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Bio-pic_ap-2015_300Heather Caliri is another woman I’ve met through our shared writing but haven’t had the pleasure of sitting down with, face to face. There’s a vulnerability and a sense of acceptance to be found in her words. Her site is titled “Seeking the Easy Yoke,” and through reading her words I’ve learned that the burden hasn’t always been light. But I love the creative ways she tries to reclaim the faith she wants. Head over to her site when you have time to stay and read for a while. It’s worth your time, I promise you. In the meantime, today she’s giving me the opportunity to post on her blog. Here’s a letter I wrote to the 12-year-old girl I once was…

KELLY imageBruno Flicker Creative commons

Dear, sweet girl. You lie there in the angle of light bent around the door, in that sheltered, private spot where the light illuminates your papers, but your parents, in the living room downstairs, can’t see you from where they are reclining. The white painted posts from the stairs in the hallway outside your door cast striped, curvy shadows across the carpet, and you hear the faint noise of a laugh track from the television below. You can’t see her, but you know your mom is wrapped in a soft blanket, quietly turning the pages of a book until she yields to her yawns and goes to bed.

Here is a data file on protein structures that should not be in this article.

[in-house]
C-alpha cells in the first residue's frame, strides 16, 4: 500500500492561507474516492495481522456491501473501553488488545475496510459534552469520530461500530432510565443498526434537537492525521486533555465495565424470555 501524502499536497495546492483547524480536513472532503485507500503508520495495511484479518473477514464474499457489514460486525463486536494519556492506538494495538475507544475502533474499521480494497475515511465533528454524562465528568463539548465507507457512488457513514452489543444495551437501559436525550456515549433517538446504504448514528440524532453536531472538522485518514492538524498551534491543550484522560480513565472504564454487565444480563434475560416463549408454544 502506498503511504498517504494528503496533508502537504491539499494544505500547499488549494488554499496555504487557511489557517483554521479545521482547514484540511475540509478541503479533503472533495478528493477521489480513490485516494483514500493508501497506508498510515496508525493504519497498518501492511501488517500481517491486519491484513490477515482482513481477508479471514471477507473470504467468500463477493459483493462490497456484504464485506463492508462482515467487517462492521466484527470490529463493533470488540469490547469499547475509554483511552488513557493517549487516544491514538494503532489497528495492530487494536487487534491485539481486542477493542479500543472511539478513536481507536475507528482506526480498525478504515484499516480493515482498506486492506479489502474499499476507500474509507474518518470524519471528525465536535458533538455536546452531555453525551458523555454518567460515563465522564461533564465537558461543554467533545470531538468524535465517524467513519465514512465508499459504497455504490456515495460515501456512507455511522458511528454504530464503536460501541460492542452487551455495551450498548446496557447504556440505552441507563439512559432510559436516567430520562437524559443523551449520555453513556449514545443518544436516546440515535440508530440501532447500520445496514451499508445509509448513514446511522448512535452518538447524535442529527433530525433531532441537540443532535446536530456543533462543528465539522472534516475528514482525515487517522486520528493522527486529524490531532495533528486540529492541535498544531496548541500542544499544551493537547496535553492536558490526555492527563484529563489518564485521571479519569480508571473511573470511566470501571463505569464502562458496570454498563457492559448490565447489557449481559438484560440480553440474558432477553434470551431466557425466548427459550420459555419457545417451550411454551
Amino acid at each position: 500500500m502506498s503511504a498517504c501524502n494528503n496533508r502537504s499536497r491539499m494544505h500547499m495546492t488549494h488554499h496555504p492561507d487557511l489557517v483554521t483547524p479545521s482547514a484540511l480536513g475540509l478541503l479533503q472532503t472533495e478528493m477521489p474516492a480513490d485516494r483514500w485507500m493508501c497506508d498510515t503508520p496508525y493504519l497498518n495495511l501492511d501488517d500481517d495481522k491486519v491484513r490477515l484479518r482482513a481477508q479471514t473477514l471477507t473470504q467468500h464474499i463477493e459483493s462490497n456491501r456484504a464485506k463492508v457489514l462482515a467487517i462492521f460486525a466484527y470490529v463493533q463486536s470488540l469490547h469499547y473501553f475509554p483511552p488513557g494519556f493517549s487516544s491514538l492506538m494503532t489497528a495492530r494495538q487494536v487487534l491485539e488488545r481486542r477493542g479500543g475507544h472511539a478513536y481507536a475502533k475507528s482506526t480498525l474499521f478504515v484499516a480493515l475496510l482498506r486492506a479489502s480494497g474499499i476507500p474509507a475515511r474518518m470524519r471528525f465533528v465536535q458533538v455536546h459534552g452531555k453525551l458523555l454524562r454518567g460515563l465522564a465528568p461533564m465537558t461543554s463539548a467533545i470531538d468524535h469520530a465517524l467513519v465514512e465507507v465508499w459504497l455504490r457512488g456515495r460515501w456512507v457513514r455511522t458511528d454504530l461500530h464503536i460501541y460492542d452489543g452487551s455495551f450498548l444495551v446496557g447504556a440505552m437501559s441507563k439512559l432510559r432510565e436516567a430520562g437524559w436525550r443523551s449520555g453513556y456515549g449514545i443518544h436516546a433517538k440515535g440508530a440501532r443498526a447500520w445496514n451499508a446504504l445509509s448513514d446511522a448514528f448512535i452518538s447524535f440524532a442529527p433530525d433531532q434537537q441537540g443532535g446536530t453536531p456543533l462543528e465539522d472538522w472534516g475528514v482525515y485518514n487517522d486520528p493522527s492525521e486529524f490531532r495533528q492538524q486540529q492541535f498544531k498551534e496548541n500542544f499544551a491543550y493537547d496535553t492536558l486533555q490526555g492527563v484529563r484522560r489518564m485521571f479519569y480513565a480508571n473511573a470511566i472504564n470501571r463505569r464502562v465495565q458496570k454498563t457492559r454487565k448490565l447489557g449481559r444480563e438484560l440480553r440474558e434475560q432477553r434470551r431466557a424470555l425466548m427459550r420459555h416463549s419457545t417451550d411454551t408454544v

In that sheltered place, you make charts, three-hole-punched sheets of graph paper, painstakingly transferring your prayer list to a new sheet when the check boxes are all filled. Maybe your prayers… << read more >>

Small town living

During my teen years, there was one thing I knew for sure about my adult life: It would not be spent in Montgomery County, Indiana. During my 40s, one thing of which I am absolutely certain: I love living in Montgomery County, Indiana. As we’ve worked on the final edits for my book, my editor ...

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During my teen years, there was one thing I knew for sure about my adult life: It would not be spent in Montgomery County, Indiana.

During my 40s, one thing of which I am absolutely certain: I love living in Montgomery County, Indiana.

As we’ve worked on the final edits for my book, my editor has been asking me to clarify details. Because I lived the stories I wrote about, sometimes it’s easy to leave out information that someone who doesn’t know me wouldn’t know. I mention that my dad went out to his studio to paint. “Where was the studio?” she wanted to know. “Was it at the house? Somewhere else? Were you allowed to be there while he painted?” I didn’t think to answer these questions because they’re so foundational to my experience. It was right in my back yard.